Many open-source libraries come with vulnerabilities that aren’t ultimately detected before wrongdoers have had a chance to exploit them.
What’s The Solution?
Software development teams are shifting their security focus too much earlier in the software development life cycle — in other words, they’re dealing with security in the pre-production phase.
This notion of “shifting left” extends the best practices of your security program to application development teams. Applications will be built securely by design. Cyber security will not be an afterthought (often handled by other devs and utilities) but an integral component of early software development.
Shifting left allows developers to catch defects much earlier and fix them before they reach the production phase. This, however, doesn’t mitigate the second of the two security problems we’ve listed above — the fact that no security effort is flawless in detecting threats.
It is best to have a defense-in-depth approach. Despite your best efforts, situations in which serious bugs are only found once the software has already been deployed are inevitable. And if these zero-day threats are going to be identified and remediated before they can deal too much damage, organizations will require 24/7 protection.
Furthermore, application vulnerability scanning will assess the code in a static and dynamic state. Runtime vulnerability assessment is a critical layer in today’s security strategies. Applications need to be protected continuously throughout their entire lifecycle. And “perimeter” security against penetration is no longer enough — applications need to be secured from the inside.
Such a proactive approach to identifying and blocking vulnerabilities is far more precise than traditional solutions because they do not rely on complex pattern detection. Instead, they’re based on the inner workings of the applications.
Security teams need the ability to run automated, continuous scans and see what’s happening in real-time. And based on that, they need a constant reevaluation of their exposure and vulnerabilities. Organizations benefit from security solutions that go through their applications’ topological dependencies and use the retrieved data to find vulnerabilities in real-time instead of periodic penetration testing.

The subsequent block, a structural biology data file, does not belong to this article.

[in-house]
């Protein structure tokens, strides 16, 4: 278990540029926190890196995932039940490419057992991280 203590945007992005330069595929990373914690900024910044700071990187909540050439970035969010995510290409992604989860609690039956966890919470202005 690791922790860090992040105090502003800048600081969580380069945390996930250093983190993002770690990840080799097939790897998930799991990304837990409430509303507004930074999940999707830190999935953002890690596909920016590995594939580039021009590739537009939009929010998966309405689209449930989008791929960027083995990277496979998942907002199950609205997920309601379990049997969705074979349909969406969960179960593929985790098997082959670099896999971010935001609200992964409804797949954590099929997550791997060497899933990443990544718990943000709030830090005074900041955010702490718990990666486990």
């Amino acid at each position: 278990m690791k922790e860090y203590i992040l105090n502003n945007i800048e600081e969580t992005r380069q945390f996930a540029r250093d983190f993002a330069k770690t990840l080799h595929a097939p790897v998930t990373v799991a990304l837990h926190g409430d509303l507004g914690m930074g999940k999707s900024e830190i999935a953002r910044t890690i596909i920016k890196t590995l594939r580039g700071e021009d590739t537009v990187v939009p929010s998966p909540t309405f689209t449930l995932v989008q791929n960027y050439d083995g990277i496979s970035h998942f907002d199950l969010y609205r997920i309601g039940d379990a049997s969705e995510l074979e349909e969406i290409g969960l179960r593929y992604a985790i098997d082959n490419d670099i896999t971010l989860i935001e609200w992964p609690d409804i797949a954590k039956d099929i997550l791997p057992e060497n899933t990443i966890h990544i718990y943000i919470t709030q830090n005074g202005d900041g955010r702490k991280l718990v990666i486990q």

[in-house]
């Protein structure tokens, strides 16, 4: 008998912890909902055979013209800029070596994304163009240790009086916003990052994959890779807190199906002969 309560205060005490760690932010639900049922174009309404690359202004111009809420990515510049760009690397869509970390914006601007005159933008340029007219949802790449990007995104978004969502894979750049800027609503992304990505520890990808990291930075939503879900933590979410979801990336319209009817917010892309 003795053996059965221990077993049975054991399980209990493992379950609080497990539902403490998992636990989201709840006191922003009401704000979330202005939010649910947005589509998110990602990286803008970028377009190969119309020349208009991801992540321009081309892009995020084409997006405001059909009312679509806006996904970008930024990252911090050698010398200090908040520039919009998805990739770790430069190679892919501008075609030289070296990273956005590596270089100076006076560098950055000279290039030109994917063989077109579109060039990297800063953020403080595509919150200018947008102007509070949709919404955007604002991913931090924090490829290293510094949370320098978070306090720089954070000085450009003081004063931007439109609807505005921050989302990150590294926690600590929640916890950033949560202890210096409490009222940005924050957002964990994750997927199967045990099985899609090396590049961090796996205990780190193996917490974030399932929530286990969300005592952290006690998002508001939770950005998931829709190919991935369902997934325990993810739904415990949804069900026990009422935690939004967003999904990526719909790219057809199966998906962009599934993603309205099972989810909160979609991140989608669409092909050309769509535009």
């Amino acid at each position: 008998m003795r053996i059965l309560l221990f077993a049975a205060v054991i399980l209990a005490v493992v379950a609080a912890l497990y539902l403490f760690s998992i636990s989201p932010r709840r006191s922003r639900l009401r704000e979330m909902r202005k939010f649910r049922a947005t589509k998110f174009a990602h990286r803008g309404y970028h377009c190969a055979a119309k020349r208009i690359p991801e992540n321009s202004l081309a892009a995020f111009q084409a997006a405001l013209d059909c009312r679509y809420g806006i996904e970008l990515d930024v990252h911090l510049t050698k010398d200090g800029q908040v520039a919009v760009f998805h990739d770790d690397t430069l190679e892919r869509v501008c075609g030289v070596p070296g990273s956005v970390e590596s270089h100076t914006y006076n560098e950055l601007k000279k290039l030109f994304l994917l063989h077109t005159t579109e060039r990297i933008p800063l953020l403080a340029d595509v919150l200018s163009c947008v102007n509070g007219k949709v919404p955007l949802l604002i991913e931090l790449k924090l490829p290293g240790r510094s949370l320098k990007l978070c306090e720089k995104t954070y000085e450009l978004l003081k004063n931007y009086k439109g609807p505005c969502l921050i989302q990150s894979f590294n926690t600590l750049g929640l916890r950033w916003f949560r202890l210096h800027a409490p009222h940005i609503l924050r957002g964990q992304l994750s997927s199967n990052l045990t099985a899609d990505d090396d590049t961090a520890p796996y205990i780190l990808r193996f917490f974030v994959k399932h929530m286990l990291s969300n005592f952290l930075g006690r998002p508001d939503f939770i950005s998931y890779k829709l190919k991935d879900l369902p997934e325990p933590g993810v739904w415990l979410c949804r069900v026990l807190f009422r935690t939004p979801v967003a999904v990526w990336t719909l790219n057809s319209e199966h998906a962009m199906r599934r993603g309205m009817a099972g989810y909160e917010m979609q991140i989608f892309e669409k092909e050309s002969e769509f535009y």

Adapting To The Paradigm Shift
Implementing the best practices for application vulnerability management isn’t just about the right size of investments. Organizations must also change their mindset and culture to respond to threats more effectively.
From a managerial standpoint, pushing for security automation more proactively is an absolute necessity — and that push certainly won’t come from the development and security teams themselves. They’re used to sticking to familiar tools and routines, and they have less incentive to change things. That vision needs to come from executives and business leaders.
DevSecOps is the ultimate destination here, blending security know-how with cloud-first development. Ultimately, this shift left will minimize the risk of cyber threats in organizations.
And this isn’t essential solely from a cybersecurity perspective — new frameworks like NIST SP 800-218 are constantly moving the goalposts when it comes to recommended practices for security in software development lifecycles.
Those frameworks currently recommend establishing and maintaining a secure development process for applications as a priority — with a big focus on vulnerability management and secure coding practices.
From a compliance standpoint, establishing and maintaining processes capable of addressing software vulnerabilities in the development phase will be just as critical as they are from a cybersecurity standpoint. And that means application vulnerability management will become an increasingly essential and ongoing process.